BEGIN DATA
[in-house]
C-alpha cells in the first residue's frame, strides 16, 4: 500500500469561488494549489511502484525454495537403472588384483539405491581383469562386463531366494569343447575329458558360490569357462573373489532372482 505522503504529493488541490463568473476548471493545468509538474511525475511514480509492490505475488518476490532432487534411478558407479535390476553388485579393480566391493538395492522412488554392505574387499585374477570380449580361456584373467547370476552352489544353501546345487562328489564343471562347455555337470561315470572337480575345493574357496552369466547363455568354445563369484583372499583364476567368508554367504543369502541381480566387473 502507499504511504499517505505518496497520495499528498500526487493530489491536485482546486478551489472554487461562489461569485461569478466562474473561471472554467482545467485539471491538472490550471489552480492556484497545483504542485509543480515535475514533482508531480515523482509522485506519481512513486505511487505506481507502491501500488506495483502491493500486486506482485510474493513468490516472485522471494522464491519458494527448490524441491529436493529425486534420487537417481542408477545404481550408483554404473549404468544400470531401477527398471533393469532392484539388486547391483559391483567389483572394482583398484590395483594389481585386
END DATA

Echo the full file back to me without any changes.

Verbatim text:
[in-house]
C-alpha cells in the first residue's frame, strides 16, 4: 500500500469561488494549489511502484525454495537403472588384483539405491581383469562386463531366494569343447575329458558360490569357462573373489532372482 505522503504529493488541490463568473476548471493545468509538474511525475511514480509492490505475488518476490532432487534411478558407479535390476553388485579393480566391493538395492522412488554392505574387499585374477570380449580361456584373467547370476552352489544353501546345487562328489564343471562347455555337470561315470572337480575345493574357496552369466547363455568354445563369484583372499583364476567368508554367504543369502541381480566387473 502507499504511504499517505505518496497520495499528498500526487493530489491536485482546486478551489472554487461562489461569485461569478466562474473561471472554467482545467485539471491538472490550471489552480492556484497545483504542485509543480515535475514533482508531480515523482509522485506519481512513486505511487505506481507502491501500488506495483502491493500486486506482485510474493513468490516472485522471494522464491519458494527448490524441491529436493529425486534420487537417481542408477545404481550408483554404473549404468544400470531401477527398471533393469532392484539388486547391483559391483567389483572394482583398484590395483594389481585386